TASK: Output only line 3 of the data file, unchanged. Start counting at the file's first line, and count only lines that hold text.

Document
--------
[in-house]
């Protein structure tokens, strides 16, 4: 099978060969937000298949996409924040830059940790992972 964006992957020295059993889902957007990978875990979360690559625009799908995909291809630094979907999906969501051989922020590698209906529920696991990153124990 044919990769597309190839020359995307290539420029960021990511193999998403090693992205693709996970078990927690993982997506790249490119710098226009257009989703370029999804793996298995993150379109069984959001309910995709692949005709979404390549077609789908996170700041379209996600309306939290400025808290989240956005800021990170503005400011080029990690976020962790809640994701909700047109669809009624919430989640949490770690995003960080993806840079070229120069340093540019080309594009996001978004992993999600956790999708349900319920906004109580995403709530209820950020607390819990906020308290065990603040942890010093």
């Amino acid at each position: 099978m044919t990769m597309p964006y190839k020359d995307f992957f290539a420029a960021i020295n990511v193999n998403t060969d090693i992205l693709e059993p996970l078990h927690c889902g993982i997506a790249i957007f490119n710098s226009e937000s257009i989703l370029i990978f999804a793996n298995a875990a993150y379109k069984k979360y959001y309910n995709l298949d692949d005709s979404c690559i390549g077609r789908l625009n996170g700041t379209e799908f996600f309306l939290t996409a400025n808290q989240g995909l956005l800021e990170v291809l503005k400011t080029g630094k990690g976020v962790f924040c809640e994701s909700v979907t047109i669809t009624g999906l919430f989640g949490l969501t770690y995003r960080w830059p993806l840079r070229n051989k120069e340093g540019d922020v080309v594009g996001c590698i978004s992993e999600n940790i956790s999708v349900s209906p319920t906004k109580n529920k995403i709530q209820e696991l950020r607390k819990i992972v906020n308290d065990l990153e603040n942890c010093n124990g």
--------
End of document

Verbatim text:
């Amino acid at each position: 099978m044919t990769m597309p964006y190839k020359d995307f992957f290539a420029a960021i020295n990511v193999n998403t060969d090693i992205l693709e059993p996970l078990h927690c889902g993982i997506a790249i957007f490119n710098s226009e937000s257009i989703l370029i990978f999804a793996n298995a875990a993150y379109k069984k979360y959001y309910n995709l298949d692949d005709s979404c690559i390549g077609r789908l625009n996170g700041t379209e799908f996600f309306l939290t996409a400025n808290q989240g995909l956005l800021e990170v291809l503005k400011t080029g630094k990690g976020v962790f924040c809640e994701s909700v979907t047109i669809t009624g999906l919430f989640g949490l969501t770690y995003r960080w830059p993806l840079r070229n051989k120069e340093g540019d922020v080309v594009g996001c590698i978004s992993e999600n940790i956790s999708v349900s209906p319920t906004k109580n529920k995403i709530q209820e696991l950020r607390k819990i992972v906020n308290d065990l990153e603040n942890c010093n124990g």